A Rock Hill designer works with a family of five to update their home, striking a balance between modern and traditional.
by Catherine Ruth Kelly • Photographs by Dustin Peck
When a Rock Hill couple approached Rainy Westerman about assisting with the space planning and design for their new home, the interior designer welcomed the opportunity.
“Design really starts before the finishes are selected,” Westerman says. “It is always an advantage to be able to start working with clients during the planning stage.”
The homeowners have three young children, so creating a comfortable and inviting home was their first priority. While their style leans toward traditional, they didn’t want the decor to be too formal or fussy.
“The house has a beautiful Georgian exterior,” Westerman says. “We just needed to reconfigure and refresh the interior.” Westerman worked with the homeowners to balance these preferences, encouraging them to use vibrant colors throughout the house to make it feel fresh and current while seamlessly integrating their heirloom furniture with sleek new pieces.
“Fresh, bold paint and fabric colors can make a statement and breathe new life into old pieces,” explains Westerman, who as a child loved exploring antique stores with her stylish grandmother. Her grandfather, an architect and builder, fostered her appreciation for good design.
The living room, an intrepid mix of moody hues, offers a sophisticated yet cozy gathering space. The walls and ceiling are lacquered in Apollo Room Blue by Martin Senour. Though the color evocative of Colonial Williamsburg is discontinued, Westerman had Eastway Paints match the formula. An emerald-green velvet sofa and vintage chairs surround a concrete-based coffee table that Westerman found at Sleepy Poet Antique Mall. “I had had my eye on that table for months and knew it would be the perfect fit in that room,” Westerman says.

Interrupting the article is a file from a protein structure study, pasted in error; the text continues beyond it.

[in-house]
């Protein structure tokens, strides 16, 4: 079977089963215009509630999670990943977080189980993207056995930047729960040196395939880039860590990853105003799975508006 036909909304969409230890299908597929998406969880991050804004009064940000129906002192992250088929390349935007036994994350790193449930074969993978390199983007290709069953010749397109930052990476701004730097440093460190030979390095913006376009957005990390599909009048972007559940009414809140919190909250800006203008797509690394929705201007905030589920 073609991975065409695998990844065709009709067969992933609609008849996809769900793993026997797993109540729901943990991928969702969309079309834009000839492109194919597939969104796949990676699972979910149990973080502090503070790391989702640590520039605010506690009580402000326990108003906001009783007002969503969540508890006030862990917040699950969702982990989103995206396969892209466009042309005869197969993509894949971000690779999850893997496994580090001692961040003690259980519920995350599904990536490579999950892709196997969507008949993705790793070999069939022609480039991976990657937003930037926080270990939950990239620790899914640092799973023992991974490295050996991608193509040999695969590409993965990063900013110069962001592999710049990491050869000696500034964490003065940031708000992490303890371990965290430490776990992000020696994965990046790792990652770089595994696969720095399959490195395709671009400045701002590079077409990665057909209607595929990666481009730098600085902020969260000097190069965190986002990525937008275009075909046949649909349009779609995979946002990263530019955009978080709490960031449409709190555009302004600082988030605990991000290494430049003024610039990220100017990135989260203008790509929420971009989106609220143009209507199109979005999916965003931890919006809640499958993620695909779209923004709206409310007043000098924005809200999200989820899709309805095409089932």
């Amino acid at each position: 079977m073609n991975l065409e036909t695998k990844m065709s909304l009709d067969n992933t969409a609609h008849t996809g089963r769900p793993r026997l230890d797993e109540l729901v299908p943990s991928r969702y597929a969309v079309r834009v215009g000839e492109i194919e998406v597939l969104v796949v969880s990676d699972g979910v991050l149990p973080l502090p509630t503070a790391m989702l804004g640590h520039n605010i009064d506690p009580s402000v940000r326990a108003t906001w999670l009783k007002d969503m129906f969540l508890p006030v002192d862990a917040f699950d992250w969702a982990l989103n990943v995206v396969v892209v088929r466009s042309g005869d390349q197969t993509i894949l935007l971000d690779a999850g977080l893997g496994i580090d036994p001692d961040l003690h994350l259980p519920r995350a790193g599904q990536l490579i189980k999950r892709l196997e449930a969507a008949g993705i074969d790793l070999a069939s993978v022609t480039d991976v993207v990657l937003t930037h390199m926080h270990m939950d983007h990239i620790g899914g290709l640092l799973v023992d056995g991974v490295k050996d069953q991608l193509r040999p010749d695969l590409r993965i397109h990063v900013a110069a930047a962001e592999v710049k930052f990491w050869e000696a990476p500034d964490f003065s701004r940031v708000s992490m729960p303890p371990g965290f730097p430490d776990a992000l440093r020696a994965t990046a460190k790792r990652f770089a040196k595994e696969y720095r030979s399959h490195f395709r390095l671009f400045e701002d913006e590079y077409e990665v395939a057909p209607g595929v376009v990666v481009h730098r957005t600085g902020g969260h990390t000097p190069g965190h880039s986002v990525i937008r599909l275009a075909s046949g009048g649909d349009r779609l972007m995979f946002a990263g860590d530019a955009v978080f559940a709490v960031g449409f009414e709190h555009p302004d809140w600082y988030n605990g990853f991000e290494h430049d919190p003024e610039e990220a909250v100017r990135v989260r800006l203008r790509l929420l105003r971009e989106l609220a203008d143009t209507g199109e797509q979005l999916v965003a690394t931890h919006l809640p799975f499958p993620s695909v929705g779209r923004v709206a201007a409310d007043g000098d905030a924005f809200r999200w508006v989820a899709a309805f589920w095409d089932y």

For the dining room draperies, a colorful custom fabric by Charlotte artist Windy O’Connor sets an elegant tone for the spacious room. The ornate lucite and crystal chandelier is handmade by Raleigh artist Louise Gaskill. The Hickory Chair dining table and upholstered chairs are accented by white powder-coat metal chairs purchased at an antique store in Greenville, S.C.
Westerman worked with Vinyet Architecture to create a more functional and flowing kitchen area. The addition of a bay of windows above the sink allows more natural light. The walls and cabinets are painted a clean, creamy white, while the trim and barstools are a navy blue to complement the La Cornue range. Traditional and modern pieces strike a balance in the bright and airy breakfast nook, anchored by an heirloom table flanked by transparent ghost chairs.
The half bath near the kitchen is brightened by a Scalamandre zebra-print wallpaper in a cheerful yellow. “We wanted this bathroom to be fun and playful, because the children use it the most,” Westerman explains. “It is right next to their drop zone at the back door.” The brass fixtures and marble countertop are stylish yet durable.
For the more formal powder room near the front entrance, Westerman selected a soft blue and beige hand-stamped grasscloth by Philip Jeffries for the walls and a complementary shade of high-gloss blue for the trim. In lieu of a traditional sink, an antique wooden console was transformed into a marble-topped vanity, adding a touch of glamour to the intimate space.
The colorful yet comfortable theme continues in the den and the children’s bedrooms. Westerman’s goal was to match the bedroom themes with the children’s personalities — a soft pink for the young daughter and boyish blues with contrasting pops of red or yellow for the sons’ rooms.
“It was really fun to work with a family with three young children to create a home that would grow with them,” Westerman says. SP